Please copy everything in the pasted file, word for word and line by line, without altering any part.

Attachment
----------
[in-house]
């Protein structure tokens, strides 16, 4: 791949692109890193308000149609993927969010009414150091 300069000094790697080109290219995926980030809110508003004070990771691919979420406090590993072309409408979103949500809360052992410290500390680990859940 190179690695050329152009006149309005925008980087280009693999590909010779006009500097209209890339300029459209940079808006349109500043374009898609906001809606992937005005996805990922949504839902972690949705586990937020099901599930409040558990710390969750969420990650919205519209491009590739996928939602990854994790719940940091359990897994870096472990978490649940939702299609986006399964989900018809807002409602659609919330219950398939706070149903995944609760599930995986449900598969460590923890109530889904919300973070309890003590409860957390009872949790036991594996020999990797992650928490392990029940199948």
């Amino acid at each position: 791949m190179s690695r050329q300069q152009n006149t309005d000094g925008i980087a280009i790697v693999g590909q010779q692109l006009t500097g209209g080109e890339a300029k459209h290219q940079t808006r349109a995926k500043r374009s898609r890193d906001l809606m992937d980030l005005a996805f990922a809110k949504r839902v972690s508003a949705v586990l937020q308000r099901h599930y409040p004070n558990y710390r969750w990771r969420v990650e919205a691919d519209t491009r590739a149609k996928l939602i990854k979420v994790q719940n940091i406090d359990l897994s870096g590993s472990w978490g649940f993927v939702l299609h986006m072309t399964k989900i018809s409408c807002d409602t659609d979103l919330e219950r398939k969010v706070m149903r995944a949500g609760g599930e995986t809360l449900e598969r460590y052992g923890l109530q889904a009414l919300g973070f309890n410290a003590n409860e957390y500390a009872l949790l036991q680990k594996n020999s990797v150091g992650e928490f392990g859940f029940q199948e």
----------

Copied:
[in-house]
């Protein structure tokens, strides 16, 4: 791949692109890193308000149609993927969010009414150091 300069000094790697080109290219995926980030809110508003004070990771691919979420406090590993072309409408979103949500809360052992410290500390680990859940 190179690695050329152009006149309005925008980087280009693999590909010779006009500097209209890339300029459209940079808006349109500043374009898609906001809606992937005005996805990922949504839902972690949705586990937020099901599930409040558990710390969750969420990650919205519209491009590739996928939602990854994790719940940091359990897994870096472990978490649940939702299609986006399964989900018809807002409602659609919330219950398939706070149903995944609760599930995986449900598969460590923890109530889904919300973070309890003590409860957390009872949790036991594996020999990797992650928490392990029940199948």
């Amino acid at each position: 791949m190179s690695r050329q300069q152009n006149t309005d000094g925008i980087a280009i790697v693999g590909q010779q692109l006009t500097g209209g080109e890339a300029k459209h290219q940079t808006r349109a995926k500043r374009s898609r890193d906001l809606m992937d980030l005005a996805f990922a809110k949504r839902v972690s508003a949705v586990l937020q308000r099901h599930y409040p004070n558990y710390r969750w990771r969420v990650e919205a691919d519209t491009r590739a149609k996928l939602i990854k979420v994790q719940n940091i406090d359990l897994s870096g590993s472990w978490g649940f993927v939702l299609h986006m072309t399964k989900i018809s409408c807002d409602t659609d979103l919330e219950r398939k969010v706070m149903r995944a949500g609760g599930e995986t809360l449900e598969r460590y052992g923890l109530q889904a009414l919300g973070f309890n410290a003590n409860e957390y500390a009872l949790l036991q680990k594996n020999s990797v150091g992650e928490f392990g859940f029940q199948e």